In none of the eight cases has the suspected mastermind been arrested and tried, despite warrants of arrest and hold departure orders to prevent them from leaving the country. For example, the suspected masterminds in the killing of Marlene Esperat are back at work in the Department of Agriculture, while those suspected of masterminding the killing of Gerardo Ortega have managed to flee to other jurisdictions.
A PNP press release declares that “The PNP is committed to reduce by 50 percent the incidence of street crimes in major areas of Metro Manila and in other highly-urbanized cities of the country and to increase by 5 percent Crime Clearance and Crime Solution Efficiencies in time for the Philippines’ hosting of the Asia-Pacific Economic Cooperation (APEC) Leaders’ Summit in 2015.”
“The 2015 PNP commitments,” it continues, “are expected to contribute in the attainment of peaceful, orderly and safer communities—an indispensable factor for sustainable economic development, social order and political stability—for the promotion of the Philippines as progressive and competitive investment and tourism site.”
What about those areas of the country which are not “highly urbanized,” where most of the killings of journalists, including the Ampatuan Massacre, took place and are continuing? And is the point in reducing crime to “promote the Philippines as a progressive and competitive investment and tourism site”?—or even for the sake of “sustainable development, social order and political stability”? Or quite simply and basically to assure the safety and security of the people?
The same PNP press release does manage—inadvertently of course—to suggest to us what its fundamental role has always been in this country, and that’s to keep the lid on social unrest. It’s there in that part where the press release declares its job to be that of assuring peaceful communities for the sake of “social order.” This gem of a press release goes on to say that “The PNP has achieved significant milestones in its transformation journey, devoting extensive resources and effort to bring about positive change in the country. With renewed focus and commitment, the PNP will continue to transform to be a highly capable, effective and credible police service, that the country rightly deserve (sic) and be truly proud of (sic).”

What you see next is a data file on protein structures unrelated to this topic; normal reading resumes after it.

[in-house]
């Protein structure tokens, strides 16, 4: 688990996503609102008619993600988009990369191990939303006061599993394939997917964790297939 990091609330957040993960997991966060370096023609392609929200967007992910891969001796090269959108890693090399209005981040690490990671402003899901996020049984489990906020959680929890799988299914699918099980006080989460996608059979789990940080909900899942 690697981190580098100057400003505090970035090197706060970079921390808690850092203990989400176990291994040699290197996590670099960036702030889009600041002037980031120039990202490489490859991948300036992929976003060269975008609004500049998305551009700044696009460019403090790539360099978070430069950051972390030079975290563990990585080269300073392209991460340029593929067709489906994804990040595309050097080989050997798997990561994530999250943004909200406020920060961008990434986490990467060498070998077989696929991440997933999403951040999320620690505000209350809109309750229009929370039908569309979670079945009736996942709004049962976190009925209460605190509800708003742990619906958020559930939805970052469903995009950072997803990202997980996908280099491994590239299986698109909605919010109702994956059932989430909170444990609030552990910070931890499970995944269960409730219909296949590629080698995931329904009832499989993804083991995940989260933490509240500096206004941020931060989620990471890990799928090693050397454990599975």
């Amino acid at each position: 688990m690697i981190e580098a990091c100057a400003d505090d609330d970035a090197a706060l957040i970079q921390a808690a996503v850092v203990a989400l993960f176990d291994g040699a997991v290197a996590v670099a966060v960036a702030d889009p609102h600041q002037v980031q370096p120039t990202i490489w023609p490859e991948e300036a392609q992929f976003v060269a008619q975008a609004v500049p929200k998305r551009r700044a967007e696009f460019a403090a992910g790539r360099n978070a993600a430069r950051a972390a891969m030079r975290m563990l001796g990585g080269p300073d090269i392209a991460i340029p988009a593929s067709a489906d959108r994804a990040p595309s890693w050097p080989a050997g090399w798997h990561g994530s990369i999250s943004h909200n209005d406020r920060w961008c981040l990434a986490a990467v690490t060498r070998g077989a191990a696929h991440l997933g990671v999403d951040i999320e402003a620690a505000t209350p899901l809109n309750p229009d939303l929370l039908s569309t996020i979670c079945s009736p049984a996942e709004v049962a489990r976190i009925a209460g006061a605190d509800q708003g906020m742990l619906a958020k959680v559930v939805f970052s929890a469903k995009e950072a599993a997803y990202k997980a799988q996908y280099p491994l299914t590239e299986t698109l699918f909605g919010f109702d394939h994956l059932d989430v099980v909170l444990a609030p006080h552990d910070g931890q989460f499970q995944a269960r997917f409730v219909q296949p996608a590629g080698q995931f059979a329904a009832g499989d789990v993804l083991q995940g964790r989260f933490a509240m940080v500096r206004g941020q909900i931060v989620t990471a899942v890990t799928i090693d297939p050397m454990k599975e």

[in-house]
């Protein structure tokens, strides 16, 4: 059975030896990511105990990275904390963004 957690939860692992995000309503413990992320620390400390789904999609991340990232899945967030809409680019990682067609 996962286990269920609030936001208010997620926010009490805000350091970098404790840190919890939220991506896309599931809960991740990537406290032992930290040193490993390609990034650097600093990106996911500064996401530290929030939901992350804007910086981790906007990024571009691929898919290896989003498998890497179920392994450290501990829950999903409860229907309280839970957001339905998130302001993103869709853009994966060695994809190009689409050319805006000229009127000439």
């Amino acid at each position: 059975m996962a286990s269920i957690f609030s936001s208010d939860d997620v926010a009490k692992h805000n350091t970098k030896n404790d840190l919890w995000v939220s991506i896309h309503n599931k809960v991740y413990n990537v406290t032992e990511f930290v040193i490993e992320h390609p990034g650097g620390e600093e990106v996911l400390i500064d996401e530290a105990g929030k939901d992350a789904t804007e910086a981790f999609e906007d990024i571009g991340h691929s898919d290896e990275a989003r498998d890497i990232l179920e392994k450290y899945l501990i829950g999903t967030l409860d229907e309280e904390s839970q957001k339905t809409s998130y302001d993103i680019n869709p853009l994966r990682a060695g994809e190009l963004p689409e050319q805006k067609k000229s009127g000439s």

What, pray tell, are these milestones that are transforming the PNP from its present image as an inefficient and corrupt institution whose expertise is beating confessions out of poor suspects and protecting the powerful? Its own press release doesn’t say. The most that it can do is cite a welter of alleged initiatives couched in some of the worst bureaucratic gibberish ever devised that doesn’t even sound halfway meaningful on paper, and with no earthly connection to the fundamentals of police responsibilities anywhere. Those responsibilities are to investigate crimes, arrest those likely to have committed them, and build the cases against them.
In the Philippine setting these fundamentals have assumed a terrible urgency in the context not only of the unremitting killing of journalists and media workers (25 killed for their work under the Aquino III administration, 17 others for other reasons) and human rights defenders, social and political activists, environmentalists, reformist local officials, judges and lawyers, as well as clergymen, but also in the plague of such crimes as the rapes, kidnappings, hold-ups, assaults and murders that make life in these parts, already burdened as it is with corrupt officials, poverty, human rights violations and injustice, a veritable hell on earth. But leave it to the police, as with every other government institution in these isles of fear, to substitute words for action, and bureaucratese for deeds.
First published in BusinessWorld.